4. Swap out cling wrap for beeswax wraps as soft plastics contain more microplastics than hard plastics. Similarly, opt for wood, glass or silicone cutting boards over plastic ones to reduce the generation of microplastics during food preparation.
  5. Avoid plastic water bottles too and be cautious of BPA-free plastic bottles as they may still contain unseen plastic liner materials that leach into the water. Reusable alternatives like glass or stainless steel water bottles are a better option.
  6. Use natural cleaning products like vinegar and bicarb soda to avoid microplastic ingredients such as polyethylene glycol (PEG) or polypropylene (PP) that are found in regular cleaning products.
  7. Avoid microbeads in personal care products. Check the ingredient labels of cosmetics, skincare products and toothpaste to ensure they don’t contain microbeads used as exfoliants. Look for products with natural alternatives like apricot kernel powder or jojoba beads.
  8. Cook with glass or stainless steel and avoid cooking in plastic-coated cookware as heat can cause plastic to leach harmful chemicals and microplastics into food.
  9. Reduce consumption of seafood, particularly shellfish, as they tend to contain higher levels of microplastics due to their filtering nature. Select wild-caught fish or seafood products from reputable sources that are harvested using sustainable fishing practices.
  10. Avoid tinned food as tins are often lined with chemicals like BPA or other plastic alternatives that may leach into the contents, especially acidic foods like tomatoes and oily seafood.
  11. Swap out plastic-containing teabags for refillable and reusable linen tea bags or tea balls. Many tea brands use plastic in their bags (found in the sealant used to close the tea bag) which can leach into your tea when hot water is added.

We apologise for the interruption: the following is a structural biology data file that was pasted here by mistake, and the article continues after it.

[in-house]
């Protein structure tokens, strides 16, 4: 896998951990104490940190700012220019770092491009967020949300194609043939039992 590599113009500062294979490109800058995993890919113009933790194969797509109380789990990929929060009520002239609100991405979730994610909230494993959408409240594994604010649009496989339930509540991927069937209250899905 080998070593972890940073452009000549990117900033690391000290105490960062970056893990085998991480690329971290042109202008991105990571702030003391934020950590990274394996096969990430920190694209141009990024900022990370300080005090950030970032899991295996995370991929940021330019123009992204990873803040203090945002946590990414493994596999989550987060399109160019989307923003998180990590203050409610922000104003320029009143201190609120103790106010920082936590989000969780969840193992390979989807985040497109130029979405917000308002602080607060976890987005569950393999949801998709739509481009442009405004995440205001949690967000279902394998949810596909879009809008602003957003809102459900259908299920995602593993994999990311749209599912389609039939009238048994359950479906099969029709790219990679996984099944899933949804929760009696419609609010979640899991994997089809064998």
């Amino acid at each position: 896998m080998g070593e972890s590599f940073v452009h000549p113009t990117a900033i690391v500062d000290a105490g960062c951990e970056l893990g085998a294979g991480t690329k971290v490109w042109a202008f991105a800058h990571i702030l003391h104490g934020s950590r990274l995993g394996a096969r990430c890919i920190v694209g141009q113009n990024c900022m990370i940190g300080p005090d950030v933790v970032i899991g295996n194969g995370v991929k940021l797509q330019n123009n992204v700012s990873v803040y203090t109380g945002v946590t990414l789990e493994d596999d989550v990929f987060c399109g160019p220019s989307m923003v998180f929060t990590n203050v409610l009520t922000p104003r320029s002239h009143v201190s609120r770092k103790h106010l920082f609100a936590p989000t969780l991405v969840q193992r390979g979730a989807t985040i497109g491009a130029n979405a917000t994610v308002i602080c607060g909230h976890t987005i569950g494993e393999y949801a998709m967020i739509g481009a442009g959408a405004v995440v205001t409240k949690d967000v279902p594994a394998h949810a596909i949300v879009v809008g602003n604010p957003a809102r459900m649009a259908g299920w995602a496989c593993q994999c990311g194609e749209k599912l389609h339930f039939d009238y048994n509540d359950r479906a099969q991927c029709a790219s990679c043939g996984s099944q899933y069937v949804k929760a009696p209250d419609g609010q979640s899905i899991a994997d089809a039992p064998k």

12. Replace conventional sea salt with alternatives like Redmond or Himalayan salt. Microplastics can infiltrate sea salt due to ocean pollution. Redmond salt, for instance, offers a cleaner option sourced from pristine environments, ensuring your seasoning is free from these harmful contaminants.
  13. Avoid processed foods as they are manufactured using plastic tools or packaging which can introduce microplastics into the final product during production and packaging. Always opt for a whole food, naturopathic diet that is rich in organic vegetables, quality protein and healthy fats.

A healthier, plastic-free future

Though tiny, microplastics pose significant threats to both human health and the environment. Found virtually everywhere, from drinking water to the air we breathe and the food we consume, these minuscule plastic particles can disrupt hormonal balance, trigger inflammation, and even contribute to cancer risk. To minimise exposure, opt for natural alternatives, avoid single-use plastics, and make conscious food choices. By taking proactive steps to reduce microplastic pollution, you can safeguard your well-being and the planet.

To learn more about nutrition and natural health, see CNM’s Nutrition for Everyday Living Short course and Naturopathic Diet Mini Course.

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Blog/Article content reflects the author's research and diverse opinions, not necessarily CNM's views. Items may not be regularly updated, so represent the best available understanding at the time of publication.